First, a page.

Third, the reporter makes the same mistake that many people do when it comes to the “presumption of innocence” doctrine.  The article suggests that one of the reasons that pretrial detention is bad is that is violates a person’s right to the presumption of innocence.  Unfortunately that is a common misrepresentation by the pretrial community.  The presumption of innocence is a concept that is reserved for the courtroom.  It is not a concept that relates to protecting and serving the public and our communities.  If that were not the case, then law enforcement would never be able to make an arrest.  Why? Because they would have to assume that the person is innocent and did not commit the crime.  The reality is that law enforcement bases their actions on another doctrine…one referred to as “probable cause.”  Based on the evidence available to them at the time, they act based on whether there is enough probable cause to make an arrest.  So those individuals who are being detained in jail (which by the way is the purpose of jails in the first place, to detain individuals accused of a crime) are there because of probable cause, and the doctrine of innocent until proven guilty is not yet applicable until they enter the courtroom.

Lastly, to me the most upsetting part of this article is not what is in it, but rather what is not in it.  About three weeks ago, several individuals within the bail industry were asked to participate in a conference call with the author of the article.  Just the fact that someone was actually asking our side of the story was great.  It really gave me a sense of hope and optimism that finally, someone was going to write an honest and objective article about the bail bond industry and the real issues in the criminal justice system.  The group of bail representatives spent about an hour with the reporter.  They explained the bail process, the difference between the presumption of innocence and probable cause, gave statistics on the effectiveness of bail, our opinions on jail overcrowding, and so on.  We told our story the way it needed to be told…with facts, experience and professionalism.   Unfortunately, none of the information we provided was included in the story.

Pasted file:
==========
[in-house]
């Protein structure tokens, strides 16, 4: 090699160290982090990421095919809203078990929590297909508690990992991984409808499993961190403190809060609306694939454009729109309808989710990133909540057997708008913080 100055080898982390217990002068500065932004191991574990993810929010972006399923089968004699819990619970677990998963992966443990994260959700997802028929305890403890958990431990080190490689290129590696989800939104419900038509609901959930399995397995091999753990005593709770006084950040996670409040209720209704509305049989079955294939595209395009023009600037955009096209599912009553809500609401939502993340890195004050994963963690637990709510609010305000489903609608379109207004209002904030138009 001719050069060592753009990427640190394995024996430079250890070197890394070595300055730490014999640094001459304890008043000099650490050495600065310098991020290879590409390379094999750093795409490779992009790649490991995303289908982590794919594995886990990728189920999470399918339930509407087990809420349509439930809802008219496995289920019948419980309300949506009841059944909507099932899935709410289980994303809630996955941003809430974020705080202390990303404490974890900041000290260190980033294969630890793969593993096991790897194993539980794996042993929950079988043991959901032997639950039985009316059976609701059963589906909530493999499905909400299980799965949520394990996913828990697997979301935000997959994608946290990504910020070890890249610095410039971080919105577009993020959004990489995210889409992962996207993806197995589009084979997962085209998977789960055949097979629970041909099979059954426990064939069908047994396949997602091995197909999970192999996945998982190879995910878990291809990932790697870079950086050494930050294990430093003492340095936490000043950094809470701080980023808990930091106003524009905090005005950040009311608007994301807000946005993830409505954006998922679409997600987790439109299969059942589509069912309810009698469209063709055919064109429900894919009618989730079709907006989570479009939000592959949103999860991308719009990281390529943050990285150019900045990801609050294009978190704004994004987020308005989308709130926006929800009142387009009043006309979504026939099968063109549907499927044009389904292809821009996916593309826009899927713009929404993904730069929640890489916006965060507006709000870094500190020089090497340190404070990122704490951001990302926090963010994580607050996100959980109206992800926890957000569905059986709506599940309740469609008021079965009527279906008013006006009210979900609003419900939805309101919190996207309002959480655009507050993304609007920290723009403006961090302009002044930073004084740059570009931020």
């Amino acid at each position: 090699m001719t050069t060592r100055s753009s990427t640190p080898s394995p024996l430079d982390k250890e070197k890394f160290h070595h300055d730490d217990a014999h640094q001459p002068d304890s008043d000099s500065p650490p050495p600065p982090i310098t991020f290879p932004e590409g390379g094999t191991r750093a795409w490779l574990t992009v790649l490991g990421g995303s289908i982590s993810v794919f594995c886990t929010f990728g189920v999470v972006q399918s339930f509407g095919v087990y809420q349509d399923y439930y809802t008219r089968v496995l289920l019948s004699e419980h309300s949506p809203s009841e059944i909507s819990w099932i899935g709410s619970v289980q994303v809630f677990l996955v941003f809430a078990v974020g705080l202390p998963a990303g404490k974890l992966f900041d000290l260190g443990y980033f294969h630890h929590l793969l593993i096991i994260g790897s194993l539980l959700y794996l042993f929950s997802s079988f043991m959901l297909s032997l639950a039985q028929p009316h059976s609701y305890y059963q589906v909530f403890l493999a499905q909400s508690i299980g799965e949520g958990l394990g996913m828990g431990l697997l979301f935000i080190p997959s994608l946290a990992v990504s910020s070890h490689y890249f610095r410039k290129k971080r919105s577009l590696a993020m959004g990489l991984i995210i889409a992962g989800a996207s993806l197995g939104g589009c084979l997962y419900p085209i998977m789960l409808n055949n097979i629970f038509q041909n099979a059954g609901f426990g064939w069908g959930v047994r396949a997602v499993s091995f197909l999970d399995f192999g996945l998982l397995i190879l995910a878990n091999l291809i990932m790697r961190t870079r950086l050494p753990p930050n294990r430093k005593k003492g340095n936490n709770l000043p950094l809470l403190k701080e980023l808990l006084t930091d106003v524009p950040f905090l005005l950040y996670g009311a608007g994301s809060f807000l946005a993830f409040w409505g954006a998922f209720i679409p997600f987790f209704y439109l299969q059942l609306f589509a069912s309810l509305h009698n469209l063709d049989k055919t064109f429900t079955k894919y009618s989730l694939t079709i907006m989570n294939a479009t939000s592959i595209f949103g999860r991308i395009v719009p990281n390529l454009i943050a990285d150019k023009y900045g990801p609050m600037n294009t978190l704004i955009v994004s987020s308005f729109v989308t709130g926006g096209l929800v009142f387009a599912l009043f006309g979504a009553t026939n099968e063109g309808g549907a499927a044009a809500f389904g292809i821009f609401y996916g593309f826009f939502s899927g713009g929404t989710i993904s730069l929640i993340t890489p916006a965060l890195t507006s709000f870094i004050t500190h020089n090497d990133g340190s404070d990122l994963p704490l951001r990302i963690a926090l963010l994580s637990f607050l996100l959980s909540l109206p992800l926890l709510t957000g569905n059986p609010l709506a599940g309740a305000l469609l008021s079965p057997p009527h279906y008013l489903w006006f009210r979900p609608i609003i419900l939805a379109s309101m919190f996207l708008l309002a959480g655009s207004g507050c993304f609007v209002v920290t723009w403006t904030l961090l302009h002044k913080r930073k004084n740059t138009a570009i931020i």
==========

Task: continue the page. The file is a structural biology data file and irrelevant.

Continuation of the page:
So here we are again…right back where we started this blog, with those in the pretrial community and those in support of their mission, continuing to spin a web of misinformation and pawn it off as fact.  Even when presented with the truth, they seem to find a way to either misrepresent it or disregard it all together.  The good news is that regardless of what they say and write, we still have the truth and facts on our side.  I look forward to your comments.

Tuesday, November 13, 2012

Pretrial Release Agencies: Bail Bond Myths? Propaganda? Or Just Misguided Fantasy?

I just finished reading the latest piece of fictional research being disseminated by the Pretrial Justice Institute (PJI), and I thought I would share my thoughts on it.  While I do enjoy a good crime novel every once and a while, this specific story fell short in both storyline and substance.  And while I don’t typically like to ruin a good story or give away the end, I am not really worried about that here because to be honest, there is nothing new to this latest story that hasn’t been said previously.